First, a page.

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'Kung Fu Panda' & 'Alvin & The Chipmunks' Writer To Turn 'Candyland' Into A Narrative Somehow

  • By Kevin Jagernauth
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  • March 28, 2011 9:05 AM
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  • 1 Comment
At the beginning of 2010, we named "Candyland" as one of the dumbest movies announced in 2009 and even with all the bullshit movies announced last year none of them really compete with this one yet. And now, the project is actually moving forward with a writer who will now be whispered about at parties, "You see that guy? He wrote 'Candyland'.....I know."

Weekend Box Office: Zack Snyder & Warners Get 'Sucker Punch' From 'Wimpy Kid'

  • By Gabe Toro
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  • March 27, 2011 5:09 AM
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  • 12 Comments
Demographics matter. You want to say, well, screw the numbers, let’s just make a movie for everyone! But considering the multiple sources of entertainment in our multimedia worlds, whatever doesn’t automatically turn us on will turn us off. Because of this, Zack Snyder’s “Sucker Punch” turned people off. It was an action fantasia, a genre normally attractive to teenage boys, but it featured only girls, an immediate turnoff for that demographic. And it didn’t appeal to women, who noticed the marketing campaign centered around cacophonous violence and mayhem, not usually a drawing point for females. It wasn’t made for kids, but the heavily-CGI’d special effects made it look like a candy-coated kids’ entertainment to adults. Four quadrants, all disinterested.

Tom Hooper In Negotiations To Direct Musical 'Les Miserables'

  • By Oliver Lyttelton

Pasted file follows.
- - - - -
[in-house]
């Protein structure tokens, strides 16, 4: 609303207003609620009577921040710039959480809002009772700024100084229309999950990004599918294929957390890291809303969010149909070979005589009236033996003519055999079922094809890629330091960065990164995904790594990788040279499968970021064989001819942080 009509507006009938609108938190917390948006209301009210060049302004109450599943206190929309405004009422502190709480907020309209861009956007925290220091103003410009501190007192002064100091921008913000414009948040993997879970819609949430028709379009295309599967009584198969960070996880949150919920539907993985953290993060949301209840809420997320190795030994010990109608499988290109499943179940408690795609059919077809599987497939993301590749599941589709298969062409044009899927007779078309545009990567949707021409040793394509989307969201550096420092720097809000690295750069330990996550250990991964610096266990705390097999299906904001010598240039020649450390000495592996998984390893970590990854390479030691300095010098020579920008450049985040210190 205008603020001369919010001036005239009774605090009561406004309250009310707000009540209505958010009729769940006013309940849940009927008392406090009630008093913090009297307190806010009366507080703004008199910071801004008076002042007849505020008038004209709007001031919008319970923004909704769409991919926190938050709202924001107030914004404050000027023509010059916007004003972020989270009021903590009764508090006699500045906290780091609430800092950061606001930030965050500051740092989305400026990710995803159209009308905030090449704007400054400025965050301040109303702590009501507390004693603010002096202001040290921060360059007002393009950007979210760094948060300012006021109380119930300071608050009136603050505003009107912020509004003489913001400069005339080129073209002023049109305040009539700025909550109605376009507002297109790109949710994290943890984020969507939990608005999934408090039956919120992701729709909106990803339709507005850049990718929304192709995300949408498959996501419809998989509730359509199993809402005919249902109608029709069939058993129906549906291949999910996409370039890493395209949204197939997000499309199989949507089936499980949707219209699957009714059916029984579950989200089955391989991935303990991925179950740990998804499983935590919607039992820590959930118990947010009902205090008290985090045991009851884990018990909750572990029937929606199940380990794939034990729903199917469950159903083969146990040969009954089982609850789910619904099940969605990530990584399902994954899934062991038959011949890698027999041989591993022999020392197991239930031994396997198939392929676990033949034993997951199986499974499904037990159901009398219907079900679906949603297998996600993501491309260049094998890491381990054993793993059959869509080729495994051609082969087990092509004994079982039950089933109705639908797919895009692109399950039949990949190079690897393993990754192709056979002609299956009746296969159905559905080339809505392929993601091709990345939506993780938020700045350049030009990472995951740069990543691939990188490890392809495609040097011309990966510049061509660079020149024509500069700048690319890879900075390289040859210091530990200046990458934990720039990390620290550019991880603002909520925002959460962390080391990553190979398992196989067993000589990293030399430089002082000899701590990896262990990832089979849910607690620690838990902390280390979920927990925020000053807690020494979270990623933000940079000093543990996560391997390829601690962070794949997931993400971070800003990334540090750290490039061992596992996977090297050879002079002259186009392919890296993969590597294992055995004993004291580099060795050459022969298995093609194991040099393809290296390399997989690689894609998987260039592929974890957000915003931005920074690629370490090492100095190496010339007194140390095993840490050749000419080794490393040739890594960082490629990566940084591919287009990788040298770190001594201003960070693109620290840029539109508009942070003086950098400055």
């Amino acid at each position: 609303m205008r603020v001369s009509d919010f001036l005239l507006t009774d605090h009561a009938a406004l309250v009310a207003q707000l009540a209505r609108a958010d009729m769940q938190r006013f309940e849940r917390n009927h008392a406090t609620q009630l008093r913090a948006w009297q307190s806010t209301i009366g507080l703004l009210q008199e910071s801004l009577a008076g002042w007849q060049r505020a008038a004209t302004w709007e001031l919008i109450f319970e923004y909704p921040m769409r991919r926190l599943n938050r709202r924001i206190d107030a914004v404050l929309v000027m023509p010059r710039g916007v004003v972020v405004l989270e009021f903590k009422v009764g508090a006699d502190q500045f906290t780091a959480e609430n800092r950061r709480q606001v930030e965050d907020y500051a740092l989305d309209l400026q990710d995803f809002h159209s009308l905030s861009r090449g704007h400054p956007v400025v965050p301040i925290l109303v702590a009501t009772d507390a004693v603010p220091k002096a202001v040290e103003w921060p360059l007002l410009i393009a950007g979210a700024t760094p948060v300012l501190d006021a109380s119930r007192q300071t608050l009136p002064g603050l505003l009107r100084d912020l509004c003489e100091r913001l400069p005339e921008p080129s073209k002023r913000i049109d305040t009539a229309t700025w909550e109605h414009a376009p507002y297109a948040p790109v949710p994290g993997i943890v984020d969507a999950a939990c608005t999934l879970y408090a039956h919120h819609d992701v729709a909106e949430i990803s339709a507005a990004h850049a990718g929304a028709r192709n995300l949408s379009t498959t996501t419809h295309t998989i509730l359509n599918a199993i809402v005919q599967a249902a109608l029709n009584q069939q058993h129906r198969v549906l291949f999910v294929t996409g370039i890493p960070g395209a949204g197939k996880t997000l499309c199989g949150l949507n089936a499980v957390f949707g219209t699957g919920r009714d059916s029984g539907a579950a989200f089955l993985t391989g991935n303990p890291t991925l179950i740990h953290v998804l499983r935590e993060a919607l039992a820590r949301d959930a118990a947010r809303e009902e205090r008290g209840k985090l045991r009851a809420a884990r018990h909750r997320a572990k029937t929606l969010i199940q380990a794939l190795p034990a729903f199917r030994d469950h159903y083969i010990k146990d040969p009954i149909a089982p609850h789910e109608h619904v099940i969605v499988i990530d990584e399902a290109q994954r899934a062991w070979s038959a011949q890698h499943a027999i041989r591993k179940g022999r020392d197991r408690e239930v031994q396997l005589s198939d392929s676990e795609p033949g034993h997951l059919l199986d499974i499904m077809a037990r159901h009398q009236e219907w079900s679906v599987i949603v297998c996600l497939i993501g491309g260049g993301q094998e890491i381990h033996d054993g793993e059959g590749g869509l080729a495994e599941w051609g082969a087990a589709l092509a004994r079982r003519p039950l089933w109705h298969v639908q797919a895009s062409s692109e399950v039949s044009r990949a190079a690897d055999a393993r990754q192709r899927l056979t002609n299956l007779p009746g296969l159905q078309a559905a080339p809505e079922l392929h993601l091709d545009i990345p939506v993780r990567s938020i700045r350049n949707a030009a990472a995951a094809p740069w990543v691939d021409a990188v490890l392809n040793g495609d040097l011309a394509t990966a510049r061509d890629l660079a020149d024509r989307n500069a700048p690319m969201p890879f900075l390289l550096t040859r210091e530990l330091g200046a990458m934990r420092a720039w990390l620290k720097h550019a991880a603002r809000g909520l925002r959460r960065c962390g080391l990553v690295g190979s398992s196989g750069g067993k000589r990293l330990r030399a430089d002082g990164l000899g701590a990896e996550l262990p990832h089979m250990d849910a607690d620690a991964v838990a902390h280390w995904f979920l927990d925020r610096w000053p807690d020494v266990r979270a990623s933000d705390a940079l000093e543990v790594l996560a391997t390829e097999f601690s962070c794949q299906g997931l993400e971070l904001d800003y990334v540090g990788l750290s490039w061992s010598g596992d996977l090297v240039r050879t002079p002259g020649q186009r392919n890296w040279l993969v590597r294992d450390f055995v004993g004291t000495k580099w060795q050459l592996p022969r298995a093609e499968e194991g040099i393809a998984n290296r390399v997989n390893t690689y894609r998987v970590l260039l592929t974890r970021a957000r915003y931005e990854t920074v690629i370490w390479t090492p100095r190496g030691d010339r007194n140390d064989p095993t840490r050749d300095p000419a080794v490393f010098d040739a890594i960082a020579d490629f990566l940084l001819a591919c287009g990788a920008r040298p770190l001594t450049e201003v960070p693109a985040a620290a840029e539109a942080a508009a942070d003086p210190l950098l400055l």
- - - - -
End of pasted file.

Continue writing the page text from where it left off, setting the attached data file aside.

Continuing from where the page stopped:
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  • March 25, 2011 1:17 AM
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  • 6 Comments
In the 1940s, 1950s and 1960s, the grand-scale movie musical was the equivalent of today's big-budget 3D sci-fi actioners -- star-packed blockbusters, often based on Broadway hits that were guaranteed to bring in hefty box office hauls. 1965's "The Sound of Music," one of the last whoppers of the genre, for instance, became the biggest film of all time on its release, and remains the third highest grosser of all time when adjusted for inflation. But a series of expensive flops, from "Doctor Dolittle" to "At Long Last Love" and "New York, New York," saw the genre fall out of favor, and the movie musicals nearly disappeared altogether in the 1980s and 1990s, outside of Disney animations and the occasional exception like "Evita."

Review: 'Jane Eyre' A Hauntingly Effective Gothic Drama

  • By Drew Taylor
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  • March 10, 2011 5:13 AM
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  • 5 Comments
When tasked with reimagining Charlotte Brontë's immortal "Jane Eyre," which seems to be adapted somewhere, by someone, every couple of years, some key decisions must be made. The impulse that seems to have seized director Cary Fukunaga was to emphasize the gothic horror elements of the story, while making the narrative more structurally complex, allowing for more of Jane's back story to slip into the movie (it's the stuff most commonly left out of the multitude of adaptations).

Weekend Box Office: 'Rango' Wrangles The Year's Highest Debut So Far with $38 Million

  • By Gabe Toro
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  • March 6, 2011 6:49 AM
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  • 7 Comments